Updated: Jun 15, 2020
One of my favorite topics in the nutrition world is related to sports nutrition. I cannot believe its taken this long to write a blog post about it since it is by far one of the most requested topics for speaking about.
When I talk about sports nutrition related to fueling around and during your sport there are many factors that come into play. The most generic formula is what I want to talk about today but please know you are specific. The sport or activity you choose is specific and your body is unique.
I will give you some tools but its a bit of a game to see what works for you. Personally some things are pretty straight forward but even as a young, marathon running dietitian I did not have it figured out. In the early days I had quite a few sprints back to my house after eating a breakfast of Kashi cereal and going out for a run. I did not always make it back to the house in time but I’ll leave out the details. It took trial and research but I finally realized that a HIGH fiber meal before a run will cause you lots of problems…
Here are some of the most basic guidelines:
Carbohydrates are the primary fuel for exercise. They are important for making the most of fat for energy. Your body can store about 1800 calories or 90 minutes worth! Carbohydrates can be eaten before, during and after exercise; typically 30 to 60 grams per hour during exercise. Two examples of this:
If you do an hour workout you should fuel afterwards with 30 to 60 grams of carbohydrate which is the equivalent of a bar or a bar and a piece of fruit. This is probably the most straightforward and likely won’t cause digestive stress. If the workout was less than an hour or wasn't overly taxing you can likely get by with water and waiting until your next meal to eat.
If you are working out for longer than 1 hour you should eat something during your workout AND afterwards. This might look like eating half a bar at 45 minutes in and then eating the rest of the bar at 1 hour and 15 minutes and then continuing to take in carbs every half hour or so. This can vary greatly and would depend on how long you are going for and what you are doing. Many variables to consider but the high end of fueling would be going out for a 3 hour marathon training run while the low end would be going out for a relatively flat and non-strenuous 3 hour hike or bike ride.
When choosing your carbohydrate source you need to look at the amount of fiber. Foods with high fiber are extremely important and healthy but only AFTER the workout. If you eat a high fiber item before or during activities you most likely will have digestive issues, and most are unpleasant.
Fat is not generally used until about 20 minutes into a workout. Fat in your diet, especially healthy fats, are important for providing energy and helping to metabolize fat soluble vitamins in your body. Fat takes longer to digest in the body so it is not ideal for fueling before a workout. When fat is broken down to be used for energy it is not fast enough to be utilized.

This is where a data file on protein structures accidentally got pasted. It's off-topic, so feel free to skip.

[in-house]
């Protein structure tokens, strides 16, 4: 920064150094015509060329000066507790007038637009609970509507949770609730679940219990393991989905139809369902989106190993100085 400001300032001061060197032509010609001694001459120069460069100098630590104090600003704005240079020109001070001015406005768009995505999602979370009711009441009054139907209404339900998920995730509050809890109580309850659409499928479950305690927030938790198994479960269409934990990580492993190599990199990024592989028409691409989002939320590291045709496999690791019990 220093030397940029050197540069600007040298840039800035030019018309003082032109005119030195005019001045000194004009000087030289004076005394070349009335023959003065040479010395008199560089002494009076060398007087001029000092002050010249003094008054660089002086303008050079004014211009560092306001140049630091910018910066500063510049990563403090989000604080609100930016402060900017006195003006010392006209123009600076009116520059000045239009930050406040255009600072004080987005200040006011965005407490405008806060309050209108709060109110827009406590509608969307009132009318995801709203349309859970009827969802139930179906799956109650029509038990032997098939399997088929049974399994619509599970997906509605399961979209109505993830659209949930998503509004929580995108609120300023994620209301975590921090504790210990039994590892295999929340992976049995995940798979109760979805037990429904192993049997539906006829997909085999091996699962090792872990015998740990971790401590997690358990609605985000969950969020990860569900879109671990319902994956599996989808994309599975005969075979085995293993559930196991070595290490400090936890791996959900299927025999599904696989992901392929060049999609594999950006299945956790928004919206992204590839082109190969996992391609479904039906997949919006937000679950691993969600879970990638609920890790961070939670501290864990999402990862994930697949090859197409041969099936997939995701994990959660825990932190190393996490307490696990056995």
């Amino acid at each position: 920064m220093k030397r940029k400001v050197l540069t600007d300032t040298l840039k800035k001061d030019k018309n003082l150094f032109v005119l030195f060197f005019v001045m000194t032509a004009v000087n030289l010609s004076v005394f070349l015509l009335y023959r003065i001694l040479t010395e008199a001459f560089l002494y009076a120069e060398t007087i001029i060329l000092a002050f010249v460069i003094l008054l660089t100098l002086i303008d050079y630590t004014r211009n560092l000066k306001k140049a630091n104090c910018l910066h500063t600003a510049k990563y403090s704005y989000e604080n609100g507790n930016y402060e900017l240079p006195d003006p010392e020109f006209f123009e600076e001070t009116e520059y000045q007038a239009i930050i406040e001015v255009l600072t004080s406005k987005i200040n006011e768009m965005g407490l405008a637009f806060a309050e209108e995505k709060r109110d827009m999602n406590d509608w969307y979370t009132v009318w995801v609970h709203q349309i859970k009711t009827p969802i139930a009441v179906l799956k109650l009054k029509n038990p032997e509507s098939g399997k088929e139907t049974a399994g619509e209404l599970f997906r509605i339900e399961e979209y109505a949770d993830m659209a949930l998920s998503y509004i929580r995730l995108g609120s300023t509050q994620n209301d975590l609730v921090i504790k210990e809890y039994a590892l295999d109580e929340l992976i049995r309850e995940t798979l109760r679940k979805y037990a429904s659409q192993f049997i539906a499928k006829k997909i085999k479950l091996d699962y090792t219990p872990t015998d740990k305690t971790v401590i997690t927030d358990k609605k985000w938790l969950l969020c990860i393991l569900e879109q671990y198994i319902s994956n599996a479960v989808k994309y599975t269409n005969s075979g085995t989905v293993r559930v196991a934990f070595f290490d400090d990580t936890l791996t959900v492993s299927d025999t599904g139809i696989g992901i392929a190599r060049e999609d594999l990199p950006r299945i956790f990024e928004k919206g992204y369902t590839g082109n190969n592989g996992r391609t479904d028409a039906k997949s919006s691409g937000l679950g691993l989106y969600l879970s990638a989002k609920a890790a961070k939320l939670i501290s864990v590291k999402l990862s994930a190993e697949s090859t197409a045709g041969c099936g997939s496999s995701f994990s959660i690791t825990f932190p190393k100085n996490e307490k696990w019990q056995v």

Whether you are sedentary or very active your basic needs for fat intake remain the same. There is no evidence to support a high fat or very low fat diet can help athletic performance. For everyone 20-25% of calories should come from fat per day.
For example, if you consume about 2200 calories a day that would be about 440-550 calories from fat each day or 49-61 grams of fat. For overall health, less than 10% of your total calories should be from saturated fats.
A better trained body will use less protein for fuel. More active people have slightly increased protein needs over the average person. Protein is needed for muscle growth and repair. Regular physical training tends to reduce muscle protein breakdown and protein loss from the body. While some protein breakdown may occur during exercise, protein build-up is enhanced during recovery.
Protein needs are more specific based on your sport of choice. Endurance athletes generally need 1.2-1.4 grams of protein per kg of body weight where a strength training athlete would need higher amounts potentially up to 1.7 grams/ kg of body weight dependent on various factors.
Eating more protein does not generally mean more muscle gains. Higher protein intake is either burned for energy or stored as fat. It is much more efficient to burn carbs for energy. The higher your protein intake the higher your water intake should be to eliminate the excess nitrogen load.
Fueling your body with high protein after a workout will cause incomplete replacement of muscle glycogen and impair performance. High protein as well as high fat foods are harder to digest and may lead to feeling sluggish.
Carbohydrates, paired with protein and healthy fats are the best combination for recovery so you can repeat your favorite activities and feel good doing it!
Some of my favorite post workout snacks (or meals) include:
Yogurt, granola and berries
Banana and peanut butter
Smoothie with fruit, milk and avocado
Whole wheat crackers, string cheese and apples
Fueling your body appropriately might take a little more thought and planning but it will help you go further, jump higher and lift heavier in the long run! I didn't touch on fueling up before a workout because I find this to vary greatly from person to person. Please reach out if you would like more specific nutrition answers for your body.